Okay, let’s get the “pot” jokes out to the way. Industrial hemp doesn’t have the drug properties of its cousin, marijuana…so don’t smoke it, Holmes. Hemp used to be a mainstay of the US economy. There was a time when you HAD to grow it if you had a certain amount of land. It grows quickly, is a nitrogen fixer, and is the source of a huge variety of useful products including fabrics, oils, ropes, and a variety of building and automobile related products. US consumers purchase more hemp-based products than anyone else in the world, but it is currently almost impossible to grow industrial hemp in this country. Clearly this makes no sense. In the US our friends at Hemp Technologies, and our suppliers of Tradical®Hemcrete® are hard at working changing this. They are lobbying policy makers to change regulations and are planning to manufacture Tradical®Hemcrete® in the coming years. Hemp Technologies is also a partner with us on the Nauhaus prototype project.
To learn more about industrial hemp and everything Hemp Technologies is doing, visit their website: www.hemtecusa.com
To learn more about why we’ve chosen Tradical®Hemcrete®, read this.
Passive House certification is perhaps the most rigorous and thorough building energy performance standard in the world. Though thousands of buildings have been built to this standard in Europe, there are less than 10 certified Passive House buildings in the US. We have designed the Nauhaus prototype to Passive House standards and are in the process of seeking certification.
Okay, yes, it’s a major hassle. Why do it? Oh, let me count the ways:
1. Climate Change. Unless all the climate science eggheads are oxygen starved from too much time in high altitude weather balloons, it seems clear that we need to drastically cut climate change linked carbon emissions to prevent a climate change rollercoaster that we will be helpless to control. Since our buildings are responsible for 50% of our carbon footprint, the best approach would be to make them carbon neutral, in other words, design, build, and run them so that they are responsible for no carbon emissions. Since carbon is emitted through combustion of fossil fuels, the best thing to do would be to burn no fuels to heat, cool, or power a house. The only way to do that is to drastically reduce building energy requirements so that expensive “clean” renewable energy (solar electric, wind, and hydro) systems can be made small enough to be affordable. The Passive House approach reduces heating and cooling loads in our climate by 90% and overall energy requirements by 70%. With this level of performance, carbon neutrality comes within reach.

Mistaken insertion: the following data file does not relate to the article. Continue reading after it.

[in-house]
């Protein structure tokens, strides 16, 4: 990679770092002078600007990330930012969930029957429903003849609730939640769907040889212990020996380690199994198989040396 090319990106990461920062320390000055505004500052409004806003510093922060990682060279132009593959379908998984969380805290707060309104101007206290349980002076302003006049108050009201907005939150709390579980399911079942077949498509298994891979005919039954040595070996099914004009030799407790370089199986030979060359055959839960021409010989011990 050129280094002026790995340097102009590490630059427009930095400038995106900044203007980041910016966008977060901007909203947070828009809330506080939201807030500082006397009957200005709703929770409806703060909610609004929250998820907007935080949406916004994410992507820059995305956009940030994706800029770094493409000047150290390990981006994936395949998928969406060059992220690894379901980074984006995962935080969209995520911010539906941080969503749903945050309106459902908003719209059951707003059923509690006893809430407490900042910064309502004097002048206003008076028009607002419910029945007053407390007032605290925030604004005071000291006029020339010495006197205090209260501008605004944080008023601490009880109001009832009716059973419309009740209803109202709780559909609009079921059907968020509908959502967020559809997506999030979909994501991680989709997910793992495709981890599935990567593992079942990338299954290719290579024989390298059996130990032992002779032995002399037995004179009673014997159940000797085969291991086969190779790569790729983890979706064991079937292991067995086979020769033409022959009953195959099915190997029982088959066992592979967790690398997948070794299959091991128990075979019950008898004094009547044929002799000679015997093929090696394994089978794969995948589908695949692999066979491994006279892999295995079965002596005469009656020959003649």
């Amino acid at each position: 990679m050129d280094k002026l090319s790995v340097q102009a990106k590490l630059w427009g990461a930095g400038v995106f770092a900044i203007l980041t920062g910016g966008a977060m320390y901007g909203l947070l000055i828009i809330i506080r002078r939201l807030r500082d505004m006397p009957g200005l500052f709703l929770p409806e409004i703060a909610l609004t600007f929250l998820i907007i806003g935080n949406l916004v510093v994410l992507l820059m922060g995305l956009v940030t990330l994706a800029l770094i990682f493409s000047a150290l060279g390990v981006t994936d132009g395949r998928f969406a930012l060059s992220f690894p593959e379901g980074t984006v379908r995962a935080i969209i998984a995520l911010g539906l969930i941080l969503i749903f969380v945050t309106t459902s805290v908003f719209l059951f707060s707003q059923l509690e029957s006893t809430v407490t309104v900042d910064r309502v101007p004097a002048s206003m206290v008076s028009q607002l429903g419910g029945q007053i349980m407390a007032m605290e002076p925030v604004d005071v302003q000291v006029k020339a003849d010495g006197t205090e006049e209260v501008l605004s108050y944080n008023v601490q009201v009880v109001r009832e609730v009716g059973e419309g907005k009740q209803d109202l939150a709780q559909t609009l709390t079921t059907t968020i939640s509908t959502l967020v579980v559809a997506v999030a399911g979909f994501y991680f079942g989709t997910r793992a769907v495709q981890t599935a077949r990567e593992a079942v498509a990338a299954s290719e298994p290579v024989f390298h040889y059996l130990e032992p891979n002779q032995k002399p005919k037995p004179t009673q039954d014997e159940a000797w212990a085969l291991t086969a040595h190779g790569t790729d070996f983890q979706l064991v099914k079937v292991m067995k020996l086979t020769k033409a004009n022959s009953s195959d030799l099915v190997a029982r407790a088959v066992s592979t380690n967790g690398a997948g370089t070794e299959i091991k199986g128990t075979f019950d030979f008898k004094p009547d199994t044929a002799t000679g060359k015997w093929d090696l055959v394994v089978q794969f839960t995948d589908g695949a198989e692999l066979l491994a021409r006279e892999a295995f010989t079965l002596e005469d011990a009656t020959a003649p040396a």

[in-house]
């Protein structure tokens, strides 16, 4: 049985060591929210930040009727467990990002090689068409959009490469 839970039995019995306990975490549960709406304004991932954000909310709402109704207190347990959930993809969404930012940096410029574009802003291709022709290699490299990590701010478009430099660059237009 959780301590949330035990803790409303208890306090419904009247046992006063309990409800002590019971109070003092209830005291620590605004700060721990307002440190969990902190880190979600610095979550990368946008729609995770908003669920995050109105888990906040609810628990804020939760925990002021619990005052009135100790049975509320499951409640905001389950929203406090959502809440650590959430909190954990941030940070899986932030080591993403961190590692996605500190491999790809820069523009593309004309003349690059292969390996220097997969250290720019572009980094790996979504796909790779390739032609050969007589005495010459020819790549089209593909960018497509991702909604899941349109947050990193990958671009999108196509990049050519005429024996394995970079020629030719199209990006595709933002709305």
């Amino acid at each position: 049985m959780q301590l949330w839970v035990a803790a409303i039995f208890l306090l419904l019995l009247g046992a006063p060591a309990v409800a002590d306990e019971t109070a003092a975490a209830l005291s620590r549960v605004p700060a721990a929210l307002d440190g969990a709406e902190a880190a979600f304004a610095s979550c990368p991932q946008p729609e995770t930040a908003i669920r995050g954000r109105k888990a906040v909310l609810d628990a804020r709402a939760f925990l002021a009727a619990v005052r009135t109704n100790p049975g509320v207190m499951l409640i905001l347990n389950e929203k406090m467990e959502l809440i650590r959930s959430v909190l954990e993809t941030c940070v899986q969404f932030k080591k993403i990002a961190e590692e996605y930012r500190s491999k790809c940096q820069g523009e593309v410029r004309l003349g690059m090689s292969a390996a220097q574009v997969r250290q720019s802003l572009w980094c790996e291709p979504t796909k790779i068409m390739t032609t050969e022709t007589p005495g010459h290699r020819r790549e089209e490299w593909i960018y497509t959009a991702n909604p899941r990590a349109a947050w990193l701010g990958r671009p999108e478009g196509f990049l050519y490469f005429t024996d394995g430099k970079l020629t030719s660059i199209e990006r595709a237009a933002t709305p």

2. Indoor Air Quality. Since most buildings loose heat quickly through their envelope (exterior walls, floor, and roof), heating equipment needs to warm air to high temperatures to make up for this quick loss. Often, this means that the air is heated to a temperature that will burn dust. Do you want to breathe burnt dust? I don’t. In a Passive House, we dont’ need much heat, so we don’t need to burn dust to create comfortable temperatures. This fact in combination with air-tight construction and very efficient energy recovery ventilation allows a Passive House to create the best indoor air you’ll ever experience.
3. Money. Okay, enough flowery stuff about saving the world and breathing better. What’s the cost? Yes, a Passive House will cost more up front, but that’s the price for the speculator, flipper, and sub-prime mortgage weilding sleeze ball. If you actually intend to live there, you know make it a home, then the cost equation is more complicated. Since Passive Houses cost almost nothing to run and make renewable energy much cheaper by reducing system size, they are without a doubt less expensive for the owner. Save all of your “What’s the payback period” and “How much more do they cost up front” questions for the time being. We don’t know because we are designing our first Passive House now. There’s a lot of info out there on costs, but it is all tied to the European market so we can’t draw clear conclusions from it. Those people eat Bratwurst and have health care for god’s sake! It’s like a whole different planet. Rest assured that cost is of paramount concern for us, so we’ll keep you posted.
Plans for permitting have been submitted for our prototype project, slated to start construction late this spring. We’ve been working on developing a practical approach to carbon neutral, healthy built residential construction for several years. The result is a building system, for lack of a better word, that we’ve dubbed “The Nauhaus” (pronounced “now house”). Though we’ve designed a number of projects in the interim, this is our “prototype” because it is the first to combine all aspects of the Nauhaus vision: the highest possible level of energy efficiency, low-embodied energy non-toxic (“natural”) materials, impeccable indoor air quality, sustainable water management, indoor and outdoor living, urban infill, on-site energy production, and an abundant edible landscape brought together to create a model of urban sustainability. In addition, this project will provide valuable data for others in the green building movement because we will performance monitor the home for several years to compare theoretical to actual performance.